Unfortunately, this technique still doesn’t work to exploit MIAs in smaller language models such as GPT-2.
It is worth mentioning that datasets used to train base models are typically built by collecting public text data from the Internet, so the impact of exploiting an MIA is low. However, the impact increases if the base model is fine-tuned using a private and sensitive dataset that should not be exposed.
Another side effect of overfitting in generative models is that they can generate copyrighted material. As happened before, in theory, the bigger a model is, the more likely this may happen.
In the screenshot below, we see OpenAI’s Playground (“temperature” set to 0) reproducing the beginning of the well-known novel “The Lord of the Rings” after several words matching that beginning.
As can be observed in the probabilities of each token (2 examples are shown), the likelihood of generating copyrighted material increases after each new token is generated. After a few tokens are generated, the following tokens follow the target sequence with probabilities higher than 90-95%, so it is likely reproducing copyrighted material. However, the likelihood of the model generating copyrighted material from scratch is much lower.
Conclusions and Recommendations
Overfitting is definitely a risk also in LLMs, especially in larger models. However, its impact strongly depends on the model’s purpose. For example, producing copyrighted material or leaking information from the training dataset may be security problems, depending on how the model is used.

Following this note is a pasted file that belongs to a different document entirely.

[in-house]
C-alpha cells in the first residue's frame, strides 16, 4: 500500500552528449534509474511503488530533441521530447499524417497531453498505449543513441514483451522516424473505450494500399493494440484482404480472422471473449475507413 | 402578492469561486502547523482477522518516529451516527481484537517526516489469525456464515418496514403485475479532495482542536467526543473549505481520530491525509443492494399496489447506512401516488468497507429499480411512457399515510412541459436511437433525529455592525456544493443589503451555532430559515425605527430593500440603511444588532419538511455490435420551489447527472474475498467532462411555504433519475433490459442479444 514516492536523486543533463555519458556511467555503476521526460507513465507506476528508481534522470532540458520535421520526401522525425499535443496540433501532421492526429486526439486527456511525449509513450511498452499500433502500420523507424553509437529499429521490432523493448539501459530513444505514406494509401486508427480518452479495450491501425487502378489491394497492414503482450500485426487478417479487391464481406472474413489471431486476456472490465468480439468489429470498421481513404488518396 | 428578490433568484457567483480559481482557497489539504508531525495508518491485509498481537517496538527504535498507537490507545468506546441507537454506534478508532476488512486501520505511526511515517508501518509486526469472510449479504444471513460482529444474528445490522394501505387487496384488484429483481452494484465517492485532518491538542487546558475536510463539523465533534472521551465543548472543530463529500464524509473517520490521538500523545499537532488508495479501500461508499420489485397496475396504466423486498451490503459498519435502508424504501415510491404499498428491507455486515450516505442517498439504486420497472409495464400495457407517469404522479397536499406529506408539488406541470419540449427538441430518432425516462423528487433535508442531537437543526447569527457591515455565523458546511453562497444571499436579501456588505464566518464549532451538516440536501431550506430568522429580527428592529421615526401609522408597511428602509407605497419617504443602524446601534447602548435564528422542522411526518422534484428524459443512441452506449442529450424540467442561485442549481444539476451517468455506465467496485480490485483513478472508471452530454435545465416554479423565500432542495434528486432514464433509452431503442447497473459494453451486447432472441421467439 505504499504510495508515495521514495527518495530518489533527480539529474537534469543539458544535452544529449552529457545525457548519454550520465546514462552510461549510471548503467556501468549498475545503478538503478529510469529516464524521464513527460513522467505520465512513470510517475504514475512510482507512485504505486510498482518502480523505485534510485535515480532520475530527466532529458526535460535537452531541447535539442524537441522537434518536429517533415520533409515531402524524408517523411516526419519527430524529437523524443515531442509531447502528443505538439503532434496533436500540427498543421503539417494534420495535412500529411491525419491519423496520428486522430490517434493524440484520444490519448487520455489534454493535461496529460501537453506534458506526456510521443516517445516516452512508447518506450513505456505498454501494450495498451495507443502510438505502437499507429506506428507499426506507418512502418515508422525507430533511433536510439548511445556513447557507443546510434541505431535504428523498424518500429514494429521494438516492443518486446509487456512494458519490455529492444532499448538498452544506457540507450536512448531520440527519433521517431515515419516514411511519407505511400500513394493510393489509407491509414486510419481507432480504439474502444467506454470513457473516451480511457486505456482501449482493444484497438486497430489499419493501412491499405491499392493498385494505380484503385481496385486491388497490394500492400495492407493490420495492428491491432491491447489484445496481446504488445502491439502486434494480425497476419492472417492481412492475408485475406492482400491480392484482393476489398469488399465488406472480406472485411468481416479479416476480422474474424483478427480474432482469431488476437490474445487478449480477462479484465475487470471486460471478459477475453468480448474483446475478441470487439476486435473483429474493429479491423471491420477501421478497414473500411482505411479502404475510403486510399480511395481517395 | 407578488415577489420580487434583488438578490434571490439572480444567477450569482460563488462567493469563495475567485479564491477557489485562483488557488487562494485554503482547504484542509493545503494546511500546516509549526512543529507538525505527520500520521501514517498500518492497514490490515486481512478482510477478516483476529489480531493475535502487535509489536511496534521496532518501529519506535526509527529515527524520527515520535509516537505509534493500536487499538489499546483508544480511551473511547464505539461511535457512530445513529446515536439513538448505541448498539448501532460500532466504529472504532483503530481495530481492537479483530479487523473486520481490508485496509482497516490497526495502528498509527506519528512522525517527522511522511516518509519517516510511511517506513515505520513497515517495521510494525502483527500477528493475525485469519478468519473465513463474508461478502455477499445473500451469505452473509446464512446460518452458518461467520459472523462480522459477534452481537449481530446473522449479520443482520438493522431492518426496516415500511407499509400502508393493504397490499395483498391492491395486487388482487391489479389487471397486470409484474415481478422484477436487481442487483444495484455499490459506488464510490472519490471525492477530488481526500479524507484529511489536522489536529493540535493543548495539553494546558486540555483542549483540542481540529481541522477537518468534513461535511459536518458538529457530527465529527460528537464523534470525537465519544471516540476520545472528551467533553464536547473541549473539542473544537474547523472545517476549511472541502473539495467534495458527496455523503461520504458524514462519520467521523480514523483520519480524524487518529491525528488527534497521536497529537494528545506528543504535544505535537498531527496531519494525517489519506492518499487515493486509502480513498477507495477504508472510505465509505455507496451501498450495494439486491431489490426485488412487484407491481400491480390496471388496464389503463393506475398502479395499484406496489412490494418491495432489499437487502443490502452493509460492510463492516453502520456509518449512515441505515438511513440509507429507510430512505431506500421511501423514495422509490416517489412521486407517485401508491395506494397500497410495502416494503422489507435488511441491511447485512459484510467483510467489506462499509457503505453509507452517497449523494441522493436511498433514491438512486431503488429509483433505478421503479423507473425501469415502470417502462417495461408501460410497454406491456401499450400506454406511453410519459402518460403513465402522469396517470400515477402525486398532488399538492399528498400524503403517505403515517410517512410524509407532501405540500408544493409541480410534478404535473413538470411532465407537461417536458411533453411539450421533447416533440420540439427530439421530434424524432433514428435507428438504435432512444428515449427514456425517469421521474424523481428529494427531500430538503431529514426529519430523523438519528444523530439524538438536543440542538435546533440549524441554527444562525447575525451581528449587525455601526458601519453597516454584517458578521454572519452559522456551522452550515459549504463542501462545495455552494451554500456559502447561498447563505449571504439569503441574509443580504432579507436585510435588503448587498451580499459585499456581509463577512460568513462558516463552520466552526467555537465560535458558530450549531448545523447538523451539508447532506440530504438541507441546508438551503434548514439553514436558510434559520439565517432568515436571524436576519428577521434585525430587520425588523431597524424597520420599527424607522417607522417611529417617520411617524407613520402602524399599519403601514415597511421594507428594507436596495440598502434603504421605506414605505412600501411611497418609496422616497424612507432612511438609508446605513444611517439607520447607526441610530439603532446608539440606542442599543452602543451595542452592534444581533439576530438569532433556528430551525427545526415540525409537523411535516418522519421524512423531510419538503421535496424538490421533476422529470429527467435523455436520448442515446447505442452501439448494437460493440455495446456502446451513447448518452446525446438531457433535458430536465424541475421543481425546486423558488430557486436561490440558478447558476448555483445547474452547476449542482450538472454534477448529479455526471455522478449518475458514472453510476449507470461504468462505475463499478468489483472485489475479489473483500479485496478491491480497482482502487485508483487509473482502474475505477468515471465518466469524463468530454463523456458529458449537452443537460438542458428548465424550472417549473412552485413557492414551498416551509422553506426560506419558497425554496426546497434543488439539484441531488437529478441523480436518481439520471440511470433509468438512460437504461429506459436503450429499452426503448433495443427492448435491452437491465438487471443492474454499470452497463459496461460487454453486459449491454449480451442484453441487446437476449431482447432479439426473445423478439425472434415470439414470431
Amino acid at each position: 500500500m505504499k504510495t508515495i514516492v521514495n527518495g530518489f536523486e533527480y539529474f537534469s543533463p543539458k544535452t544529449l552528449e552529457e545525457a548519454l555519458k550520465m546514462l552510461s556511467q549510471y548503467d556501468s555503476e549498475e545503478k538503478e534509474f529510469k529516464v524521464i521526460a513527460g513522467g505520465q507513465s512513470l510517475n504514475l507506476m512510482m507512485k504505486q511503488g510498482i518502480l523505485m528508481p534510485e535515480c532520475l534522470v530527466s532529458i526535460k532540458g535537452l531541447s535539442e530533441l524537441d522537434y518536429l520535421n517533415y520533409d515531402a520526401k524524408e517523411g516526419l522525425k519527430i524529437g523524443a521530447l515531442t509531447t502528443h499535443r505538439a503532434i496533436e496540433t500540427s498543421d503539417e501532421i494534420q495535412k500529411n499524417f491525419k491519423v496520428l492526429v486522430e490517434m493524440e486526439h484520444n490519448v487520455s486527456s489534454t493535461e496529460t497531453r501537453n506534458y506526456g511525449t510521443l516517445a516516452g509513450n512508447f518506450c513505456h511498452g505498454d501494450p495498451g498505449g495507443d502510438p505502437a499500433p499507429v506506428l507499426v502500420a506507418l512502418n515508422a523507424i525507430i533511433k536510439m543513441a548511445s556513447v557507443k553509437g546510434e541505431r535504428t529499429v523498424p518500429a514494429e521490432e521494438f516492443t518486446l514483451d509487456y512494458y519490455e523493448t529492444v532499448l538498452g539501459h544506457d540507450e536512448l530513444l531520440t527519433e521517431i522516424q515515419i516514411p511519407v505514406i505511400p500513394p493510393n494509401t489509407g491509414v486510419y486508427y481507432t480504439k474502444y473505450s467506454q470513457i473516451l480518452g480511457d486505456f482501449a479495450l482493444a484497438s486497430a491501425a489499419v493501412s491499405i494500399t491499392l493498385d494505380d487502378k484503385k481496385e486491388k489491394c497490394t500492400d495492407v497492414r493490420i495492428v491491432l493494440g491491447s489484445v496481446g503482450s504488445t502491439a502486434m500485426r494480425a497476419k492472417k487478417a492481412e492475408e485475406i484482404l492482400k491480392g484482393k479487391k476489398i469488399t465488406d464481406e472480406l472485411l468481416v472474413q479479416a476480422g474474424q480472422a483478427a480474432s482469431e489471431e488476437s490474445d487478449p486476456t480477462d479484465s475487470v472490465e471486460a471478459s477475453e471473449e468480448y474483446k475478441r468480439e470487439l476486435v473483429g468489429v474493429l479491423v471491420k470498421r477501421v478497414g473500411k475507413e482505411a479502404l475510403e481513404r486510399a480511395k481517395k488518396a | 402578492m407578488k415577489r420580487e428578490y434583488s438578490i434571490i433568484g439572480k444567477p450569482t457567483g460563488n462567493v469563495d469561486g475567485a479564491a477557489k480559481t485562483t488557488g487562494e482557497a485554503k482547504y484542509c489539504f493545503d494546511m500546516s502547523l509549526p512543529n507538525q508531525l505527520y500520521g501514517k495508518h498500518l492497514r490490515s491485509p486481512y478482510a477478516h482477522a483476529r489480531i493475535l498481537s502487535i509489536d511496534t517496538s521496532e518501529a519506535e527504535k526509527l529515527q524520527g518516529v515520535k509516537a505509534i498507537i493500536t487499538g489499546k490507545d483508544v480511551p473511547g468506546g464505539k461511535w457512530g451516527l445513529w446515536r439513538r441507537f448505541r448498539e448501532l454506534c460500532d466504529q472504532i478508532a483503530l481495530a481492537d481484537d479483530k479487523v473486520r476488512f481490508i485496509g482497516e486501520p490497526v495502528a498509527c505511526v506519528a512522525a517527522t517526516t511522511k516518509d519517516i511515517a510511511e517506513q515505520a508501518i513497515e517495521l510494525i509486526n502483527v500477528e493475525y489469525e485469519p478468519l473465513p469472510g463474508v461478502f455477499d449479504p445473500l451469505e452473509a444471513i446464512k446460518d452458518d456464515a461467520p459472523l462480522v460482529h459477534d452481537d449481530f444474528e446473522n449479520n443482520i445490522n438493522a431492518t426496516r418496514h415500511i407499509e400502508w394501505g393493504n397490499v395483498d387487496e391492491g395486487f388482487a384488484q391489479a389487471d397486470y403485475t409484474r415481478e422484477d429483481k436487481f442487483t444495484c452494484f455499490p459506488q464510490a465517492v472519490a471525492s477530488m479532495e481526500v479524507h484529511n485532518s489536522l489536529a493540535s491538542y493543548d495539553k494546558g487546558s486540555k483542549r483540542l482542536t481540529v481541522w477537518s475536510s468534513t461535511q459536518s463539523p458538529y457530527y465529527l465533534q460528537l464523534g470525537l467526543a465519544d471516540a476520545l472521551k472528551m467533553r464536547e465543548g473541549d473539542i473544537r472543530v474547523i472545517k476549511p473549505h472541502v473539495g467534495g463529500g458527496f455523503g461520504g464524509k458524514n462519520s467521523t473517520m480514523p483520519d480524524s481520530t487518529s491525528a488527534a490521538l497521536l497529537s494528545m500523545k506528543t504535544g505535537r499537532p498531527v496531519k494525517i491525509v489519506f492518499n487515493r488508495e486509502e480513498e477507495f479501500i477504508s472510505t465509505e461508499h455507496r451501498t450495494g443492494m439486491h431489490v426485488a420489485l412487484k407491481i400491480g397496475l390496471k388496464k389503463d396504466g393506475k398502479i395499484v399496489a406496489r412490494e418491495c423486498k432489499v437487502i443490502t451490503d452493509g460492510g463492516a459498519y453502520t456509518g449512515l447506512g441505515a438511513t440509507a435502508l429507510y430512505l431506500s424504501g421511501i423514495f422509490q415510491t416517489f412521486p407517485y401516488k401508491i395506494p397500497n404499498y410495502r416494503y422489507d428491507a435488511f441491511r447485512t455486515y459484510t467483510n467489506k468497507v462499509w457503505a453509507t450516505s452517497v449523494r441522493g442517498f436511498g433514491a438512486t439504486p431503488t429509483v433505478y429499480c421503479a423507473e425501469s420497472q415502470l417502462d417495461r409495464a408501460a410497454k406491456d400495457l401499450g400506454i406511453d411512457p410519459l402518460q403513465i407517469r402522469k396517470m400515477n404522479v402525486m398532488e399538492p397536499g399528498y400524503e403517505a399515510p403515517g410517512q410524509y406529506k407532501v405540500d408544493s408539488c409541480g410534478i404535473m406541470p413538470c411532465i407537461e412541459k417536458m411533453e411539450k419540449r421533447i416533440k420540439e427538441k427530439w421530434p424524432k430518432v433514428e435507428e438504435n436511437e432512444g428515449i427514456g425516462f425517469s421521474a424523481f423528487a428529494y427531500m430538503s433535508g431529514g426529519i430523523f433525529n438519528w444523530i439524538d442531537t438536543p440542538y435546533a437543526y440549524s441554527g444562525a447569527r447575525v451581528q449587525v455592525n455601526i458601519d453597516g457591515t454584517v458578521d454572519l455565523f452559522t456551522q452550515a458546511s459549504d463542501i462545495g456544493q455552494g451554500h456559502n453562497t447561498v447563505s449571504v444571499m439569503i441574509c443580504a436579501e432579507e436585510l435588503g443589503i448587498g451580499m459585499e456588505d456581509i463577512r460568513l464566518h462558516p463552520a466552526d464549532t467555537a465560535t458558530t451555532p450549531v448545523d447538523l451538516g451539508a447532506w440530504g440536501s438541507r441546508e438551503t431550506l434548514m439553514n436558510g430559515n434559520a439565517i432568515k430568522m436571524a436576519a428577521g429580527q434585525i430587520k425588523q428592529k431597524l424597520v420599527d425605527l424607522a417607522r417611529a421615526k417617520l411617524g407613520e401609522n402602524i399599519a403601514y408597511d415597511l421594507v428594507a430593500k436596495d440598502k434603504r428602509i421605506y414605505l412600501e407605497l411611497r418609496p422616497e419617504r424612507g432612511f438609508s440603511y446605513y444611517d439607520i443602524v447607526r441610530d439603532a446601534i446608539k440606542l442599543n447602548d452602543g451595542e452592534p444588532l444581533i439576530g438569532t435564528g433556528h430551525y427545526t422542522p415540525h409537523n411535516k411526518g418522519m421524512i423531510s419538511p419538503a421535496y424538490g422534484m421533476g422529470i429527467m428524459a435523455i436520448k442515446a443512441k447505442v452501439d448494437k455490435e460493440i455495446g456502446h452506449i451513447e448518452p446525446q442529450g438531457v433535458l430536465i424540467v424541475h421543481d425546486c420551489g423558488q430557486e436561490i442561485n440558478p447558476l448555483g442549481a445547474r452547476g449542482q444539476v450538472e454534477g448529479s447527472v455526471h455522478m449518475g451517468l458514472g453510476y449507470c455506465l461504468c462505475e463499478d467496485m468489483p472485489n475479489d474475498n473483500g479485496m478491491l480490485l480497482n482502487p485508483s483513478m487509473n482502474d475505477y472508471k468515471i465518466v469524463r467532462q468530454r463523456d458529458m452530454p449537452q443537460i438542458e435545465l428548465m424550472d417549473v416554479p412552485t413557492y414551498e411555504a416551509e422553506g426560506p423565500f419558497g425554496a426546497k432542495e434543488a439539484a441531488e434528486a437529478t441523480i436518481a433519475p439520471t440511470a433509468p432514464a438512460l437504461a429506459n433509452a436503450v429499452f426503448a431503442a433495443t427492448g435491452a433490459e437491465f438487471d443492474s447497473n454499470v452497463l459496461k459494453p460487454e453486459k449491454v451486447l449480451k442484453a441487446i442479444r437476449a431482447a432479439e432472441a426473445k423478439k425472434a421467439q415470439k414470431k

Models trained with sensitive material should avoid providing verbose information such as the list of candidate next tokens and their probabilities. This information is helpful for debugging, but it facilitates MIAs. Also, deploy rate limiting controls, since exploiting this kind of attack requires massive generation requests. Finally, if possible, don’t let users set parameters other than the input text.
For models generating output that may be used as original content, it is recommended to keep high “temperature” and low “num_beams” (“best of” in OpenAI’s Playground). Also, models can be fine-tuned to cite the original author when reproducing copyrighted material, as chatGPT does. Other heuristic controls may also be deployed to guarantee that no copyrighted material is produced.
Special thanks to Chris Anley, Eric Schorn and the rest of the NCC Group team that proofread this blogpost before being published.